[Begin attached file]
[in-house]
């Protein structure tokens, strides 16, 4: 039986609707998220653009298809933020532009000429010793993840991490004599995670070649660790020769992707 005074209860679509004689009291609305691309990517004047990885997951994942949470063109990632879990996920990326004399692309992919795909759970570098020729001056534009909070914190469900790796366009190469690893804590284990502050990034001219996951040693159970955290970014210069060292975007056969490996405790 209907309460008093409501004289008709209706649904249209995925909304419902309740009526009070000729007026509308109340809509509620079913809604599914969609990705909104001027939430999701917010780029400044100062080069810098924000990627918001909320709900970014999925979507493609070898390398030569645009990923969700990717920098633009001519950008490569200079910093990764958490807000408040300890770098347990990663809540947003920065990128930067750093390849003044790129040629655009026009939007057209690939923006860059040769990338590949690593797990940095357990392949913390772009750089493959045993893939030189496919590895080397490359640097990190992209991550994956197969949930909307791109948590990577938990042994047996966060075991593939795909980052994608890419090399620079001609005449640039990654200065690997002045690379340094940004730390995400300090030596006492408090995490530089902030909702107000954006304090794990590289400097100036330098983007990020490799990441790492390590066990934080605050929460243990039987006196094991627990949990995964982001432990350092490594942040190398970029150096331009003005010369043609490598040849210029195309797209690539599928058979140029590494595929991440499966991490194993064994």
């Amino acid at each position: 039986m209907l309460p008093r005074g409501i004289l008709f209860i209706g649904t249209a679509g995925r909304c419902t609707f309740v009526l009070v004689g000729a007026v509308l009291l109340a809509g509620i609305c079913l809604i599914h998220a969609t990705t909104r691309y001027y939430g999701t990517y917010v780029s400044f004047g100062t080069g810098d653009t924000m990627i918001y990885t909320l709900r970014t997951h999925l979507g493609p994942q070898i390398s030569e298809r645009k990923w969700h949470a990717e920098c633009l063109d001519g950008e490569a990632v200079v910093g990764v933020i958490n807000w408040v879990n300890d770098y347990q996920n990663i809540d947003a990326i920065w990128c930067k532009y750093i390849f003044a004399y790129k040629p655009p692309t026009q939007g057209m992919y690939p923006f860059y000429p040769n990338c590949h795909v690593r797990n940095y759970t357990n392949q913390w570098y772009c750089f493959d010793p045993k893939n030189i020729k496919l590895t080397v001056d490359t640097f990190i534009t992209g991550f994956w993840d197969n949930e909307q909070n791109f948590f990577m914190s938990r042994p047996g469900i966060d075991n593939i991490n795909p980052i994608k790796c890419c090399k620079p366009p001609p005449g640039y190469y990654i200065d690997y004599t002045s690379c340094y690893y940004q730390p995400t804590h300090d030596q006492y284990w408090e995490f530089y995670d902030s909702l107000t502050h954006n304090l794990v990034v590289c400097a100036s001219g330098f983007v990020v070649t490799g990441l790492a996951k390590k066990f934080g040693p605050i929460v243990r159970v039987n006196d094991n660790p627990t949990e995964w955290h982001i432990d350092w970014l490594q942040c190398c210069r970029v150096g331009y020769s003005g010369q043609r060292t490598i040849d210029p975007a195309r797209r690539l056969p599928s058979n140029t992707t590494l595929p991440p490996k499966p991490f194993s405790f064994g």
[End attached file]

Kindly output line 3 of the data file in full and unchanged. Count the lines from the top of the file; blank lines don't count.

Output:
């Amino acid at each position: 039986m209907l309460p008093r005074g409501i004289l008709f209860i209706g649904t249209a679509g995925r909304c419902t609707f309740v009526l009070v004689g000729a007026v509308l009291l109340a809509g509620i609305c079913l809604i599914h998220a969609t990705t909104r691309y001027y939430g999701t990517y917010v780029s400044f004047g100062t080069g810098d653009t924000m990627i918001y990885t909320l709900r970014t997951h999925l979507g493609p994942q070898i390398s030569e298809r645009k990923w969700h949470a990717e920098c633009l063109d001519g950008e490569a990632v200079v910093g990764v933020i958490n807000w408040v879990n300890d770098y347990q996920n990663i809540d947003a990326i920065w990128c930067k532009y750093i390849f003044a004399y790129k040629p655009p692309t026009q939007g057209m992919y690939p923006f860059y000429p040769n990338c590949h795909v690593r797990n940095y759970t357990n392949q913390w570098y772009c750089f493959d010793p045993k893939n030189i020729k496919l590895t080397v001056d490359t640097f990190i534009t992209g991550f994956w993840d197969n949930e909307q909070n791109f948590f990577m914190s938990r042994p047996g469900i966060d075991n593939i991490n795909p980052i994608k790796c890419c090399k620079p366009p001609p005449g640039y190469y990654i200065d690997y004599t002045s690379c340094y690893y940004q730390p995400t804590h300090d030596q006492y284990w408090e995490f530089y995670d902030s909702l107000t502050h954006n304090l794990v990034v590289c400097a100036s001219g330098f983007v990020v070649t490799g990441l790492a996951k390590k066990f934080g040693p605050i929460v243990r159970v039987n006196d094991n660790p627990t949990e995964w955290h982001i432990d350092w970014l490594q942040c190398c210069r970029v150096g331009y020769s003005g010369q043609r060292t490598i040849d210029p975007a195309r797209r690539l056969p599928s058979n140029t992707t590494l595929p991440p490996k499966p991490f194993s405790f064994g």